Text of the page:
Have you ever wondered why a bag of potato chips is filled with air? Well chances are the "air" is nitrogen to keep them fresh and the bag appears to be mostly plump to keep the chips from being crushed when the bag is handled. The nitrogen is under a little pressure so the bag stays inflated. But I digress . . . Take that bag of chips with you on a flight and notice that as you climb the cabin altitude also climbs. As that happens the cabin pressure decreases. But even as the pressure around the bag decreases the pressure inside the bag stays the same. That means the bag appears to get even plumper. So what does this have to do with altimeters?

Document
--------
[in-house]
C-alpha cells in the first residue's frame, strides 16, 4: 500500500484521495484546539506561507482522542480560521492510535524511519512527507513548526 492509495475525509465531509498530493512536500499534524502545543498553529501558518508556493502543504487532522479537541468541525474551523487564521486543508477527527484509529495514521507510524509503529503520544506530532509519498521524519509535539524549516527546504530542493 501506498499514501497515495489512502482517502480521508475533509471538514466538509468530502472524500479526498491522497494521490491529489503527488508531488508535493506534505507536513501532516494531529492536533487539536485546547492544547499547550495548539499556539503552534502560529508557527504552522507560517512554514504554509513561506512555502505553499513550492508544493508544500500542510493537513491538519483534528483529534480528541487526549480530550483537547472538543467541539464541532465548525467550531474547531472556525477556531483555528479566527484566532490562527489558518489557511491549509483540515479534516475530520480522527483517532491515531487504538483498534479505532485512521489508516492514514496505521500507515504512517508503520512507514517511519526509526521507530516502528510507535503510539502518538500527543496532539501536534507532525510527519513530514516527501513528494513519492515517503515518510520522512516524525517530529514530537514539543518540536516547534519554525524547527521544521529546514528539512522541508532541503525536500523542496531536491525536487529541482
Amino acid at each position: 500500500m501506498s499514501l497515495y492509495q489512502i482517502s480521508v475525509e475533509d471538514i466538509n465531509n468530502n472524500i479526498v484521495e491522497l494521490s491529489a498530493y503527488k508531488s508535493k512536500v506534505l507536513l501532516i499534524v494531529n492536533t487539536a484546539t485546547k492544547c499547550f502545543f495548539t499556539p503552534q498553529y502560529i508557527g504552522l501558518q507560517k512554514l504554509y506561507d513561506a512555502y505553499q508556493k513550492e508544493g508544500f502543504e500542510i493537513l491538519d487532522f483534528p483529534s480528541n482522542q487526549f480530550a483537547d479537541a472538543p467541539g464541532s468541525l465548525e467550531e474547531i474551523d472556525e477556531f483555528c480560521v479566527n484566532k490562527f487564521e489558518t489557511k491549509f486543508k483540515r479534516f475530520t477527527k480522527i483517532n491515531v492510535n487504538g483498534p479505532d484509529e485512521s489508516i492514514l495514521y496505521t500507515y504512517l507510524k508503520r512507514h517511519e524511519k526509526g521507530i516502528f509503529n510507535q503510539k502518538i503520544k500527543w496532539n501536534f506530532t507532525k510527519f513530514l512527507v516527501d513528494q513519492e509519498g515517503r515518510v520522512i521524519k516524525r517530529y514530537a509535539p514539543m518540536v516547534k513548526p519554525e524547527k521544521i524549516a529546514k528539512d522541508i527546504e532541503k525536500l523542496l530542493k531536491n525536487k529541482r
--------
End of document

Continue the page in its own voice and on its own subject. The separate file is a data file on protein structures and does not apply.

The aneroid inside the altimeter is composed of a stack of sealed chambers, just like that bag of chips. As the pressure around the aneroid decreases, the aneroid itself expands, moving the gears and levers that eventually move the needle on your altimeter. Flying a glass cockpit? Well it is the same principle, but the gears and levers are connected to electronic gizmos that feed the computers with the same information.
du Feu, A. N., "Evolution of the Modern Altimeter", Flight International, 26 Dec 1968, pg. 1066.
FAA-H-8083-15, Instrument Flying Handbook, U.S. Department of Transportation, Flight Standards Service, 2001.